With that out of the way let me jump straight in and tell you: Development can be soul destroying.
Hear me out: No matter what project you’re working on, you’re probably going to find yourself in a position where continuing to deal with the horrible mess you’ve created thus far is going to be less appealing than starting something new and fresh.
Of course, many of us start our projects “the right way” , keeping our classes and methods gracefully organised, and ensuring you’re on top of commenting from day one. But somehow, it never seems to last to the end of a project.
There’s also no shortage of good advice in coding books, or developers giving interviews explaining how they wished they started their code off more refined. But I wonder how many of them ever really feel like that while they’re doing the coding.
How many will listen to their own advice on that next new project?
So what’s the alternative, exactly? Well, my recommendation is to code badly… at least at first.
Embracing the art of the bodge
A classic bodge job example from the automotive industry.
The bodge: A job that is completed quickly and carelessly, possibly with one’s mind on other things, or without using the correct tools.
Sound bad? I propose however the bodge should be seen as a positive development methodology – it doesn’t matter how you got the result that you wanted, when it comes to early stage development it matters that you’ve got the results.
Why spend hours more on producing the perfect code to then see that what you’ve made doesn’t fit into the product like you thought it would, or it doesn’t work in a way that is conducive to the overall design?
Once you’ve got a feature or concept working, then there is a sense of enjoyment that can be derived from going back in and finding ways you can actually improve your code.
Of course doing a bodge also means, at times, using tools that aren’t technically the right ones for the job, but this can also produce the effect of finding even more creative ways to solve a problem.
To do things the absolute correct way you’d have needed to know exactly how you’ll complete each step in advance, which by its nature means you’re more likely to rely on the information you already have rather than broadening your horizons to seek out new skills, new technologies and new civilisations.
Real World Bodging
With GDN we’re introducing multiple aspects of the system that are ‘Live’ and automatically update across computers.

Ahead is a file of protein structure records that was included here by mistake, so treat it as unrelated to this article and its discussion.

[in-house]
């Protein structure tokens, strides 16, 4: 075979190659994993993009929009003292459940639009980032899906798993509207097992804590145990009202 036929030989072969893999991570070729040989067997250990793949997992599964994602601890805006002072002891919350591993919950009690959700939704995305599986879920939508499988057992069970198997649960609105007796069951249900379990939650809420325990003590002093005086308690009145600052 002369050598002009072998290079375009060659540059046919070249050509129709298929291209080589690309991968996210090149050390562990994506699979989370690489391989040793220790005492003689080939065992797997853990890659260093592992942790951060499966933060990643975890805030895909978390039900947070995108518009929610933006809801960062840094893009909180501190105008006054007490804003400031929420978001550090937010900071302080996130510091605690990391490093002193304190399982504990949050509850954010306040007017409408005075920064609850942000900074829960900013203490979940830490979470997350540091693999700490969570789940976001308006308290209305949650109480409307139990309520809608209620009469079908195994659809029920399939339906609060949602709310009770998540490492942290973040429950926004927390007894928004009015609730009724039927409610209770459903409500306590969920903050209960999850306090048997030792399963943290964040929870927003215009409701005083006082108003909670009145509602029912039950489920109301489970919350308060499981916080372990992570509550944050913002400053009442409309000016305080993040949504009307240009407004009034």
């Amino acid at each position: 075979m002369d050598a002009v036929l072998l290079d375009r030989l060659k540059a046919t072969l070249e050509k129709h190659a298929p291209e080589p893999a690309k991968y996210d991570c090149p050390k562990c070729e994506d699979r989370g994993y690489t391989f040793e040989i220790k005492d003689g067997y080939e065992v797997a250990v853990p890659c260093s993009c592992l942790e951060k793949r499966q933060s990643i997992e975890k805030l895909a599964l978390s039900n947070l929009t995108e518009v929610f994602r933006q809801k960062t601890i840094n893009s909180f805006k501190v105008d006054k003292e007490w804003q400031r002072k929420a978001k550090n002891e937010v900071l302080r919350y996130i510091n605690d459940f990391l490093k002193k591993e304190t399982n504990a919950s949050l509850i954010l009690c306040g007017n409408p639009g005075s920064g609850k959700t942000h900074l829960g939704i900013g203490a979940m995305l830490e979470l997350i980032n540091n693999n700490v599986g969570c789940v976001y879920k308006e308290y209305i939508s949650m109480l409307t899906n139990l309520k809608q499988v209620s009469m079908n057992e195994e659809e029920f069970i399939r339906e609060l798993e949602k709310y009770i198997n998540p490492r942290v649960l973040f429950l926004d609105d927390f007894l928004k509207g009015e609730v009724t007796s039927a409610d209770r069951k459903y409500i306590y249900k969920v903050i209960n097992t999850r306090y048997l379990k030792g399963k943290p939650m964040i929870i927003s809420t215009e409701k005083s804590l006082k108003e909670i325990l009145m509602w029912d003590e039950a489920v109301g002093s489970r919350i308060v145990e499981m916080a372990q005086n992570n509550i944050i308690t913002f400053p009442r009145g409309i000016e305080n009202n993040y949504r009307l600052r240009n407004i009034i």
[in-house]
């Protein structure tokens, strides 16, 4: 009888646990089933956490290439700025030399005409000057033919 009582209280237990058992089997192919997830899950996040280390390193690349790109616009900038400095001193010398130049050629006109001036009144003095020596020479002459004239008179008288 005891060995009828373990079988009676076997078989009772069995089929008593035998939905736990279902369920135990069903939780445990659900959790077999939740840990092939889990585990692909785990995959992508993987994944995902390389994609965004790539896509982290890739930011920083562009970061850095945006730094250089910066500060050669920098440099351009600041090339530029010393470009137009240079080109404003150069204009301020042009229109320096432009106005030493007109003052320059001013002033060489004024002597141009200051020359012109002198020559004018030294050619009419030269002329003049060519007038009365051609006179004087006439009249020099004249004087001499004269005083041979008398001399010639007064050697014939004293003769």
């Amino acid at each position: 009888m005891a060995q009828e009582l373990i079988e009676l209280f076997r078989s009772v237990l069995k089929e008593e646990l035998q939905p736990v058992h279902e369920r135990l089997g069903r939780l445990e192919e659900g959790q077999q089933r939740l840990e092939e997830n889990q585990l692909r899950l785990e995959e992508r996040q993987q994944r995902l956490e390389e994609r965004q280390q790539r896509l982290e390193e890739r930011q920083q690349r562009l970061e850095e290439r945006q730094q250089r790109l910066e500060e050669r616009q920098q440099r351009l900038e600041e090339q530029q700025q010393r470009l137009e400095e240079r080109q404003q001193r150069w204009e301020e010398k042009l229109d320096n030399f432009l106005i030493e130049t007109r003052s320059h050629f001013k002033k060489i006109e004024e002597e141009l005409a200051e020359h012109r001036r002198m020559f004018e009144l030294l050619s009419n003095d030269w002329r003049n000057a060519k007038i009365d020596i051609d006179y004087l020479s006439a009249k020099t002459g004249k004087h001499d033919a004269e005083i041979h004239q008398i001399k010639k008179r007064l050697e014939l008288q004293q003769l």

Instead, it felt like a real product.
In the end we took a different approach. We went down the route of web sockets and pushing the data to the client, but I really question if I’d have been able to get to the right solution had I not first gone and done my bodge job (sounds a bit rude when I write it like that).
If you’re not working with a team of developers and instead obtuse, fluffy and difficult marketing types like Rob, this mental drag can be fatal to the project.
Right now if I took any of the thousands of well crafted high performance lines of code I’ve created and tried to explain or show them to Rob, he may very well nod his head and pretend to be impressed or interested, but that would just be an out-of-character moment of politeness.
In reality for someone not programmatically minded, code is code is code is code
That real motivator of being able to show other people your work and get feedback is incredibly important.
In turn the decision I made to make a bodged version to then present to Rob and the team meant I could get real feedback and, importantly, real motivation from others to continue down the path.
It gave me faith that what I was creating was going in the right direction even if I also knew the bodge was being held together by a figurative mess of glue and bubblegum that Rob doesn’t need to see.
Of course, for some the bodge job methodology might sound like hell. Some developers do have every step perfectly planned out and leave no room for bodge work, and in many ways I envy them.
Equally though, I can’t help but think, in some small way, they miss out on the enjoyment of just coding without restrictions, and the secret joy of showing their teams work that they know would blow over in a strong breeze.
Feature Image: Else Heart.Break()